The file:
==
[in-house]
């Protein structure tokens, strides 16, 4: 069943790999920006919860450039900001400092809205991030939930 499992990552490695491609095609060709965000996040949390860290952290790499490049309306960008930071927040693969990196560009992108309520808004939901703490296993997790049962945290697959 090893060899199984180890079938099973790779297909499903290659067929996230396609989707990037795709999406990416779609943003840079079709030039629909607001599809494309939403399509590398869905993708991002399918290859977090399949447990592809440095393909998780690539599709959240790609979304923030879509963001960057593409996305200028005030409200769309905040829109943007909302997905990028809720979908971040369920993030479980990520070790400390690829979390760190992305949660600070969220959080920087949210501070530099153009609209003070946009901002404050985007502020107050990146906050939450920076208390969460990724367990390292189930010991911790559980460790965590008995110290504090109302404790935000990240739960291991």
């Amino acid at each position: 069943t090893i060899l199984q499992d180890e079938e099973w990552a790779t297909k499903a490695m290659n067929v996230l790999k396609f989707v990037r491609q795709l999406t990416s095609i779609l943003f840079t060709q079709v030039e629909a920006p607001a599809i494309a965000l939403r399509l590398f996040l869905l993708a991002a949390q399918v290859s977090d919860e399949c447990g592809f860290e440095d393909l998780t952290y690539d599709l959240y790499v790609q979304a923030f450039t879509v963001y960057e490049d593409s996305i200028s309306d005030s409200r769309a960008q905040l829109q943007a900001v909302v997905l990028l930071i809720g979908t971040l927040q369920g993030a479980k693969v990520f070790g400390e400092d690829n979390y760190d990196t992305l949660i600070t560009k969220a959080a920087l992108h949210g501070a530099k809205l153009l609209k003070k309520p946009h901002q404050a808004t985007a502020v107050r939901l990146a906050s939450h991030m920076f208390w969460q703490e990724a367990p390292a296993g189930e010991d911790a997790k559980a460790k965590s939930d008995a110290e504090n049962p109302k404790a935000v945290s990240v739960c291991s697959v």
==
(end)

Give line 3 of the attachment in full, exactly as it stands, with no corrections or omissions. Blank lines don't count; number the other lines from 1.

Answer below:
């Amino acid at each position: 069943t090893i060899l199984q499992d180890e079938e099973w990552a790779t297909k499903a490695m290659n067929v996230l790999k396609f989707v990037r491609q795709l999406t990416s095609i779609l943003f840079t060709q079709v030039e629909a920006p607001a599809i494309a965000l939403r399509l590398f996040l869905l993708a991002a949390q399918v290859s977090d919860e399949c447990g592809f860290e440095d393909l998780t952290y690539d599709l959240y790499v790609q979304a923030f450039t879509v963001y960057e490049d593409s996305i200028s309306d005030s409200r769309a960008q905040l829109q943007a900001v909302v997905l990028l930071i809720g979908t971040l927040q369920g993030a479980k693969v990520f070790g400390e400092d690829n979390y760190d990196t992305l949660i600070t560009k969220a959080a920087l992108h949210g501070a530099k809205l153009l609209k003070k309520p946009h901002q404050a808004t985007a502020v107050r939901l990146a906050s939450h991030m920076f208390w969460q703490e990724a367990p390292a296993g189930e010991d911790a997790k559980a460790k965590s939930d008995a110290e504090n049962p109302k404790a935000v945290s990240v739960c291991s697959v």